2. Your lament that it seemed elitist and less than democratic leaves me wondering if you’d rather have had would-be delegates mounting mini-campaigns throughout the district to convince great numbers of voters they were really, really, really supportive of Sanders or Clinton. That would be cumbersome, costly, time-consuming and tedious to this outside observer. Turnouts of 300 and 100 actually seem impressive.
    3. I’m certain any system can be improved, but I was left wondering how this year’s process to select Democratic district delegates differed from years past. Has the party — and the people active in the party — moved toward more openness and transparency or in the opposite direction? And how are local GOP convention delegates chosen?
    4. As for your self-doubts, I’m sure you will be a fine Sanders delegate if you go to Philadelphia. By the way, the proportional allotment of delegates you describe seems fairer than a winner-take-all process.

    • Christina Lund June 23, 2016, 7:50 pm

      Thank you Larry for raising these points. The process is out there for anyone who really wants to become involved. I’m fed up with insinuations that the system is engineered by some secret, dark evil force, an undercurrent in your description and by other Bernie partisans. I’d be more polite but I’ve been so bullied by Bernie supporters that I’m ready to pull out what hair I have left.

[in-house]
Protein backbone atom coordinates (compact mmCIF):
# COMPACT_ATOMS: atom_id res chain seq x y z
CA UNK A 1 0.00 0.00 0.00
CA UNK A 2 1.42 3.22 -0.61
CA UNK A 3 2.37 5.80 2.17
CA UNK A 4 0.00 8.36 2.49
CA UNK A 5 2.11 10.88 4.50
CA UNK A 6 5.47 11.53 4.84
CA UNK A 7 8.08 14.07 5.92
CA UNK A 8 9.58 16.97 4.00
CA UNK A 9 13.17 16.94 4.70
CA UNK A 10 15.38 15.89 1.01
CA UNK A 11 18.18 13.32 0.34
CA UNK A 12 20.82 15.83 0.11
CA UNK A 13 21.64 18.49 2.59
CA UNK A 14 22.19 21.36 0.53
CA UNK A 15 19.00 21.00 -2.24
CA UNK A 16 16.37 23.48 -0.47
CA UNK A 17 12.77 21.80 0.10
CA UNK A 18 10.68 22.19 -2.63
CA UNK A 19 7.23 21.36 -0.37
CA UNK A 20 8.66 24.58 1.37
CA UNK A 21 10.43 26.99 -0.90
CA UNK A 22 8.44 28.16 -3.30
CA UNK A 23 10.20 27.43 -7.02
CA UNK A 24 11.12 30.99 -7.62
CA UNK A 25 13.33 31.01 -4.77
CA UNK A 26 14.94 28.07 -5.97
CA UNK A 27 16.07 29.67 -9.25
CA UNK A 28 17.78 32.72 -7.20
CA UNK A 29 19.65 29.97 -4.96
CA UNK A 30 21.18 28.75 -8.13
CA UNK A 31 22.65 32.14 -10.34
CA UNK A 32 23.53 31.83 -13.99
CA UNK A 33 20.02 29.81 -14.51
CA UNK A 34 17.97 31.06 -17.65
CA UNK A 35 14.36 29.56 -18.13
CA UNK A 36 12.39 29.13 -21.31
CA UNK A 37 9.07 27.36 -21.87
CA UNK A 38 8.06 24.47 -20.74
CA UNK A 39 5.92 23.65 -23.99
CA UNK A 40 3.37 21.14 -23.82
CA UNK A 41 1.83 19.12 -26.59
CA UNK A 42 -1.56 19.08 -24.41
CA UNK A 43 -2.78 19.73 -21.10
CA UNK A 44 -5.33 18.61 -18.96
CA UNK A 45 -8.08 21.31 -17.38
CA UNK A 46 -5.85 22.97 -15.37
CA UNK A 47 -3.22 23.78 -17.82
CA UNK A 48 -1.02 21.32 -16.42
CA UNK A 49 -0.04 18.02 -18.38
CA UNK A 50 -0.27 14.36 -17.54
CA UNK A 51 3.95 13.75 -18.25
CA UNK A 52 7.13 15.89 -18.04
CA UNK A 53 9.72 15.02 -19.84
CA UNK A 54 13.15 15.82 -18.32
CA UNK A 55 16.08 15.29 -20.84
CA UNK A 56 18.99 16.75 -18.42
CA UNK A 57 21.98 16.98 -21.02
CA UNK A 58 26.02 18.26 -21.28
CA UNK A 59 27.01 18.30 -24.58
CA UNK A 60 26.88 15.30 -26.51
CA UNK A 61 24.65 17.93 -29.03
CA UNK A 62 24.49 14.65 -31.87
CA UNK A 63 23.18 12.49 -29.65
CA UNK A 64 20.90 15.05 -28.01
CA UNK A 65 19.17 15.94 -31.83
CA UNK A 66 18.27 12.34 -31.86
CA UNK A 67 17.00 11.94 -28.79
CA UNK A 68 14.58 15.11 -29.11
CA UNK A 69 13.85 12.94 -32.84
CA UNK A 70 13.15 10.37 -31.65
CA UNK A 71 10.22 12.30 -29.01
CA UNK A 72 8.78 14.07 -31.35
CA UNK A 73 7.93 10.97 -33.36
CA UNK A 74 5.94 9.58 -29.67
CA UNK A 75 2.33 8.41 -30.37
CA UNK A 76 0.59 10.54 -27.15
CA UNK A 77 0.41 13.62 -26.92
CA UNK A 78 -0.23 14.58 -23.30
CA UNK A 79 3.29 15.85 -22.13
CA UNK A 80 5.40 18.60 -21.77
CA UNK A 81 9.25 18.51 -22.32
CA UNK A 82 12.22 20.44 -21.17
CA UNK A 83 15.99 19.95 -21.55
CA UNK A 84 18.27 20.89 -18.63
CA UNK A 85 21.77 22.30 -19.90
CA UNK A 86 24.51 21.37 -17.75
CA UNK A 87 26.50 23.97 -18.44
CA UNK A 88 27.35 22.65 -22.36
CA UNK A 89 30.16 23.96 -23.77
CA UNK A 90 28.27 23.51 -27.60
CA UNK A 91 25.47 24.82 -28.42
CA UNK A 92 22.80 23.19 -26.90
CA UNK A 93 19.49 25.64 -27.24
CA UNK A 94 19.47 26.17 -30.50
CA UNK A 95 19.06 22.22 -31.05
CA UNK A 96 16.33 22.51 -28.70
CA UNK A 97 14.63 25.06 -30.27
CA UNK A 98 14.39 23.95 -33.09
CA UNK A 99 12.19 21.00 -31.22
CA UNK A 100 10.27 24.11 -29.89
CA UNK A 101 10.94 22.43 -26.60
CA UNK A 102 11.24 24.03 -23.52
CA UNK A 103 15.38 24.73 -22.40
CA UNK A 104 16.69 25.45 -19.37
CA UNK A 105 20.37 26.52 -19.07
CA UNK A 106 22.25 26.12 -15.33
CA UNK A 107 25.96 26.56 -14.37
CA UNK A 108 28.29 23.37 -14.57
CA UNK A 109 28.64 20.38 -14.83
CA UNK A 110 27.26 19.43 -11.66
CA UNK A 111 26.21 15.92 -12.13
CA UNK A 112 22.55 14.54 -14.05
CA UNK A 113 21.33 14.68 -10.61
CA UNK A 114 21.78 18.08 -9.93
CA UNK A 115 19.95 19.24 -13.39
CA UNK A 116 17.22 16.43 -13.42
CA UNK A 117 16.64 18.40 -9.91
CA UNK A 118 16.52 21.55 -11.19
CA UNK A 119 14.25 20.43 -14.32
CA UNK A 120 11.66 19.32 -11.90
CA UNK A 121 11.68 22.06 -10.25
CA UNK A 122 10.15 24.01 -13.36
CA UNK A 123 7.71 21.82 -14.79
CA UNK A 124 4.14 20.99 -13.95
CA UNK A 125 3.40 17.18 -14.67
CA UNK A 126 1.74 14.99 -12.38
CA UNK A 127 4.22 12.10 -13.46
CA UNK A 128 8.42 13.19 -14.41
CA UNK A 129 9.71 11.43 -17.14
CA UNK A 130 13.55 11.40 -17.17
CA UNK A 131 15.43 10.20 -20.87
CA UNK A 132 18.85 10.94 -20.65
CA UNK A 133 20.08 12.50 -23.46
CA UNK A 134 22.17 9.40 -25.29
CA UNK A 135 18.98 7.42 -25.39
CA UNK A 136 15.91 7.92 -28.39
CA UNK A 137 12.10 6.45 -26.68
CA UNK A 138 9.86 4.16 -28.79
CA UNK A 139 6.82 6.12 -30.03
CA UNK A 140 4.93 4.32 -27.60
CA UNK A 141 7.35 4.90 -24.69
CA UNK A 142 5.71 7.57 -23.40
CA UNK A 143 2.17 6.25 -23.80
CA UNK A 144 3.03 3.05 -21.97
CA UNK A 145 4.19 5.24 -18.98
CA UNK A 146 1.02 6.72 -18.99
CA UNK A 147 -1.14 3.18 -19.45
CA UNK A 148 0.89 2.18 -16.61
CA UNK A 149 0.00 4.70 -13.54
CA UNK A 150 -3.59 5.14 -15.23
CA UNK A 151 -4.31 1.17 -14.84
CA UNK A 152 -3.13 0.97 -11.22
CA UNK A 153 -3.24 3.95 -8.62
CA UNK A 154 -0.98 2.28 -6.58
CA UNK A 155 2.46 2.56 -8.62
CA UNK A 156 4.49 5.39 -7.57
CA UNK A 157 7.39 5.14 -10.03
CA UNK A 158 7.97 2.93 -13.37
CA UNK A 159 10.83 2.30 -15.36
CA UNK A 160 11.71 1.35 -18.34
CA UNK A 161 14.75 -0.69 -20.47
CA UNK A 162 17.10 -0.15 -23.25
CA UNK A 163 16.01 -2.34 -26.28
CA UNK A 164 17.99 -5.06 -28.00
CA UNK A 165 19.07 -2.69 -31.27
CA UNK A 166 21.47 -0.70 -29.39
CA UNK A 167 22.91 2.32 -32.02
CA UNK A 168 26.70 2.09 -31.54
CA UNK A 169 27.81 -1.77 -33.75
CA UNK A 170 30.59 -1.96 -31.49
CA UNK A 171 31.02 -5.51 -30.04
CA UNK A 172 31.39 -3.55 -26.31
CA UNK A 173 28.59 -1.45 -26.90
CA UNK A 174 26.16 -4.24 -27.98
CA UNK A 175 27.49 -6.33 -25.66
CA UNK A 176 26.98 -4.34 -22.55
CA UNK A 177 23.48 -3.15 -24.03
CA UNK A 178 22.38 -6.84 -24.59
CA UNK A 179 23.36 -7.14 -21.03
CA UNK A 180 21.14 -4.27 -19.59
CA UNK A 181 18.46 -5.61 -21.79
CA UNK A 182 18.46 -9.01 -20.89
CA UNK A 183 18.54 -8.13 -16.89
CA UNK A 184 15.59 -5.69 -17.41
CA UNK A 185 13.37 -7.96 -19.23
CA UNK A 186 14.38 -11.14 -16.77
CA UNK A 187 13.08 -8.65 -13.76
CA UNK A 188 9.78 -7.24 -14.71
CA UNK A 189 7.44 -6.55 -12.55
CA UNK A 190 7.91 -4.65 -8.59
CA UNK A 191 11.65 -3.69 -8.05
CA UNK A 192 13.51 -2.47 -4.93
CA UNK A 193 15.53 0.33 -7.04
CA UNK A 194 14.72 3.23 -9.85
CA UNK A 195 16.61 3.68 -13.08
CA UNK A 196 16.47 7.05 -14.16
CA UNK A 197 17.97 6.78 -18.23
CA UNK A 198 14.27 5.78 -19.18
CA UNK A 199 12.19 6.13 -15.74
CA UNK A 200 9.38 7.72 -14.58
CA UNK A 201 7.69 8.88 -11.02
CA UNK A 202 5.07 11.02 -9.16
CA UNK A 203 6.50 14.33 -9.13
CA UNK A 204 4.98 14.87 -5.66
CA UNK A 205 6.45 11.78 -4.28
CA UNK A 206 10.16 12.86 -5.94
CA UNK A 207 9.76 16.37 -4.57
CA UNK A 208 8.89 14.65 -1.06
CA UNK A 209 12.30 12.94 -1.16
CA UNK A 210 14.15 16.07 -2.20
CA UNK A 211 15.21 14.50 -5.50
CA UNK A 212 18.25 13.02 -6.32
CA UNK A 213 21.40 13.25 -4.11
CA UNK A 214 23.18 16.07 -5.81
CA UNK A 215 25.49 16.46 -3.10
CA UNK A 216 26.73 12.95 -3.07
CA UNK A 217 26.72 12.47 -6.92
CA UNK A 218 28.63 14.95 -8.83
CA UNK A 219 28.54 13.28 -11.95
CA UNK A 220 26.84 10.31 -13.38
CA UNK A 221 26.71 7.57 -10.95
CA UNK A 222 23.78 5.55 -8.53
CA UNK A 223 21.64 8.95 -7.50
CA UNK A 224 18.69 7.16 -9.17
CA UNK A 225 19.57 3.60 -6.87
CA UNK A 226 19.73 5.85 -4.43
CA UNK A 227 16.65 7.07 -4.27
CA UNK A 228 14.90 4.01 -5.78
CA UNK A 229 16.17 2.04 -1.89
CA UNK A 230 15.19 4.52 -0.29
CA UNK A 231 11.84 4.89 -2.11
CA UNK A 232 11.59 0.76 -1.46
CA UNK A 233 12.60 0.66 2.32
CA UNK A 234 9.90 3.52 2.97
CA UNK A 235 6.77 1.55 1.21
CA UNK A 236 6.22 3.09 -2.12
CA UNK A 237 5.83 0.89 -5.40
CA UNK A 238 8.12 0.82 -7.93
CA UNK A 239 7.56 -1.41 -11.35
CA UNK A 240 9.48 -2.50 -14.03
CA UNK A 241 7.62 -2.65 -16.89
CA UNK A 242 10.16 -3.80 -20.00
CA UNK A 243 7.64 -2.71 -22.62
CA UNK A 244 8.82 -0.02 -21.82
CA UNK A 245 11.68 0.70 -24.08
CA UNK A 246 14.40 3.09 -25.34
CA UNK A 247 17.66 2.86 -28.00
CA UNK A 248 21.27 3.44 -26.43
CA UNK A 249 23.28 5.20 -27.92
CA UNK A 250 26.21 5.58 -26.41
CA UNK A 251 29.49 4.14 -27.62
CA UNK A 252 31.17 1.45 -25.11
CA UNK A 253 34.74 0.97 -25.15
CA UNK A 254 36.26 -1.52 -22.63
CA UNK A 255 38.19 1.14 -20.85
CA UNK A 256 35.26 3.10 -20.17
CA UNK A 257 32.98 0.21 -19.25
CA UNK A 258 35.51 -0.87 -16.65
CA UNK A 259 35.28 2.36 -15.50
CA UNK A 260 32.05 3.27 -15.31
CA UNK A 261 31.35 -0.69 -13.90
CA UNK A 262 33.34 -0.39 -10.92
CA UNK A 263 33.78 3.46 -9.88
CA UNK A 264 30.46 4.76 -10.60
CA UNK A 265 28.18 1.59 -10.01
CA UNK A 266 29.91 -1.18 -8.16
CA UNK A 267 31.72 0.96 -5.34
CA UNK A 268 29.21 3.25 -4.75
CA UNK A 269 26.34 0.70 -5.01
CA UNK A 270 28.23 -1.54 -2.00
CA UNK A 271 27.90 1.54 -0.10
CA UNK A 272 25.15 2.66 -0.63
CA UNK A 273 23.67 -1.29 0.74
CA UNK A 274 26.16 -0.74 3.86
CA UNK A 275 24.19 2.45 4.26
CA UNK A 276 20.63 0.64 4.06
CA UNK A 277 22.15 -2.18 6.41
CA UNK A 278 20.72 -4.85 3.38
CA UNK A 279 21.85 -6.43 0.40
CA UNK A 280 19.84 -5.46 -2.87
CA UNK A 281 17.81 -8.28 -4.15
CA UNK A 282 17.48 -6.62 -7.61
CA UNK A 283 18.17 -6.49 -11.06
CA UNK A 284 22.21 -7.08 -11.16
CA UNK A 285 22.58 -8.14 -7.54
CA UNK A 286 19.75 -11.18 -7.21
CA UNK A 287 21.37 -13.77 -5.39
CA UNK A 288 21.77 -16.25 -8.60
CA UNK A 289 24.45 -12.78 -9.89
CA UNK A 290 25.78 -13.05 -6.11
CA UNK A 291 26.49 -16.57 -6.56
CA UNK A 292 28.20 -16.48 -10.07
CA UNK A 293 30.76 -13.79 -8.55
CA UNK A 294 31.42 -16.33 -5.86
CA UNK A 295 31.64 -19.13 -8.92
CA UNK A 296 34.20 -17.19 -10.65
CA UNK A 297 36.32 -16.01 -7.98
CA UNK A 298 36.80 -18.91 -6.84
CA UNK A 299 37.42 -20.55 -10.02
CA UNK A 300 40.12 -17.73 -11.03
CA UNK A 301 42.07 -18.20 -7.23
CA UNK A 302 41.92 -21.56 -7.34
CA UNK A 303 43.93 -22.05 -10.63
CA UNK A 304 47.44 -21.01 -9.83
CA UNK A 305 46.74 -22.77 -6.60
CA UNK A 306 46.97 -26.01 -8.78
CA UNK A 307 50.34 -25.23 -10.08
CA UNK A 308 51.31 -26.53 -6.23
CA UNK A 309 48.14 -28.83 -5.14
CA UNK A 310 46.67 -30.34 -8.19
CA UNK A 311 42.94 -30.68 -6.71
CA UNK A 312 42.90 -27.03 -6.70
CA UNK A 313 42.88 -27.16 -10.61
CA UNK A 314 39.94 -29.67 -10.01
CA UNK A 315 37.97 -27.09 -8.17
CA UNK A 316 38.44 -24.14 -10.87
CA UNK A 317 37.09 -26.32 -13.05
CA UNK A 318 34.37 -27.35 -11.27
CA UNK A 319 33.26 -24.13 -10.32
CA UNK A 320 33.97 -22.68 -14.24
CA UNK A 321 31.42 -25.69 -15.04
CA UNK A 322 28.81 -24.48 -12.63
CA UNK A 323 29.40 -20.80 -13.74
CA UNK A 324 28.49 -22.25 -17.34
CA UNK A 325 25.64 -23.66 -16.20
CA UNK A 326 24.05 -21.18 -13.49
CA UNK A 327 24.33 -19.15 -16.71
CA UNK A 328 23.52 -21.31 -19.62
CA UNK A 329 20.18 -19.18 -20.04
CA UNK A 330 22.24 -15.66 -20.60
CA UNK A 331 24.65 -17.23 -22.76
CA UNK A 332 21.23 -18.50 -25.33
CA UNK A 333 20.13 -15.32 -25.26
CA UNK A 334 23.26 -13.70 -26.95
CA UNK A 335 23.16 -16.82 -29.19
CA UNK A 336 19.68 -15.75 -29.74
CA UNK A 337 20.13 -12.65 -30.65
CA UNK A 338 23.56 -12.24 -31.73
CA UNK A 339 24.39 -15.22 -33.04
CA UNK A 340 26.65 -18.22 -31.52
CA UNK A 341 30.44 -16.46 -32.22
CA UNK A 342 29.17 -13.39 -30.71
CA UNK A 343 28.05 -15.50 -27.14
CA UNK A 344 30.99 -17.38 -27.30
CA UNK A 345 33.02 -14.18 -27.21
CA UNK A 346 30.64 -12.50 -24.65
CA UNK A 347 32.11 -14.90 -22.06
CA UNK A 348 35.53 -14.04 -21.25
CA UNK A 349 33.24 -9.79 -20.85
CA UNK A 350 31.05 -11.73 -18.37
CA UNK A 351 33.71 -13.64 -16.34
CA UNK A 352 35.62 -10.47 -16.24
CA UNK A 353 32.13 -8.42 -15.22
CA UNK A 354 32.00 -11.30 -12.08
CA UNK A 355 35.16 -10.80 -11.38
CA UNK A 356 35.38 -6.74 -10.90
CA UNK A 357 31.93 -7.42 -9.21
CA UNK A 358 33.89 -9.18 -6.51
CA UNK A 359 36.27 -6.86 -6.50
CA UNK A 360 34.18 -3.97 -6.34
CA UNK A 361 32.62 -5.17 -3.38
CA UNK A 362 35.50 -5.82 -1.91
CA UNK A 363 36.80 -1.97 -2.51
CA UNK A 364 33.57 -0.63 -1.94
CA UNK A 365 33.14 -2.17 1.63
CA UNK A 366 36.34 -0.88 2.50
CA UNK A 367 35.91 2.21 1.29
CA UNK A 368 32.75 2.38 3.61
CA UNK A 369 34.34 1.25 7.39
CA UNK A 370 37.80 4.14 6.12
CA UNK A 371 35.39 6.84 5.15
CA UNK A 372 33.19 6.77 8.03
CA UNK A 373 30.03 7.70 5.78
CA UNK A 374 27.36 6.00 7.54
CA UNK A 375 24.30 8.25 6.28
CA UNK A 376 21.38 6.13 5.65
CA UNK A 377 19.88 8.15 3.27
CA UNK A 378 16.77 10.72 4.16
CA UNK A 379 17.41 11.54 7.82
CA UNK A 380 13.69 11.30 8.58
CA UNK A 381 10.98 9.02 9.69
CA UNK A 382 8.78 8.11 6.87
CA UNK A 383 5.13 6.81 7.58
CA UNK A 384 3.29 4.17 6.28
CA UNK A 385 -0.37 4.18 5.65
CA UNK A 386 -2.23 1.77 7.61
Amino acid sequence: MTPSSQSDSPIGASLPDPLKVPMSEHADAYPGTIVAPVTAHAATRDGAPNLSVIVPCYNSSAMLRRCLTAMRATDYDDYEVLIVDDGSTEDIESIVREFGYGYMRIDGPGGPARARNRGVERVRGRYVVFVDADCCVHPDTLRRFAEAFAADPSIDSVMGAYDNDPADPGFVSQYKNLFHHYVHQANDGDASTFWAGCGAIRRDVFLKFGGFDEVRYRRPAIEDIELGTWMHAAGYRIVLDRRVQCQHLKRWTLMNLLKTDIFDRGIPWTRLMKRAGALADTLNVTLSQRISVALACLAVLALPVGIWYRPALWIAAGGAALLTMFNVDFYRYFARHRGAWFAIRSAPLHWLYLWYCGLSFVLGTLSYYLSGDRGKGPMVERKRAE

When I was 18 in 1972, I was able to figure out the caucus system in place fairly easily and am proud
      to say I beat out Alan Cranston’s son for a place on the Muskie slate– thanks to the defunct McGovern guidelines that allowed women, minorities and young people to become delegates. As Larry has pointed out, the process was not opaque for those who were active in local party politics.

      McGovern won California, and in those days it was winner-take-all. Still, some us fought for proportional representation at the state convention and lost. Like many other people, I put aside my reservations that the country would not vote for him and worked hard to get McGovern elected, (unlike the Bernie or Bust crowd). I don’t need to tell you how humiliating the loss was for the Democrats in the general election. Based on this experience, and many others after that election, I also understand the value of super delegates. So shoot me already.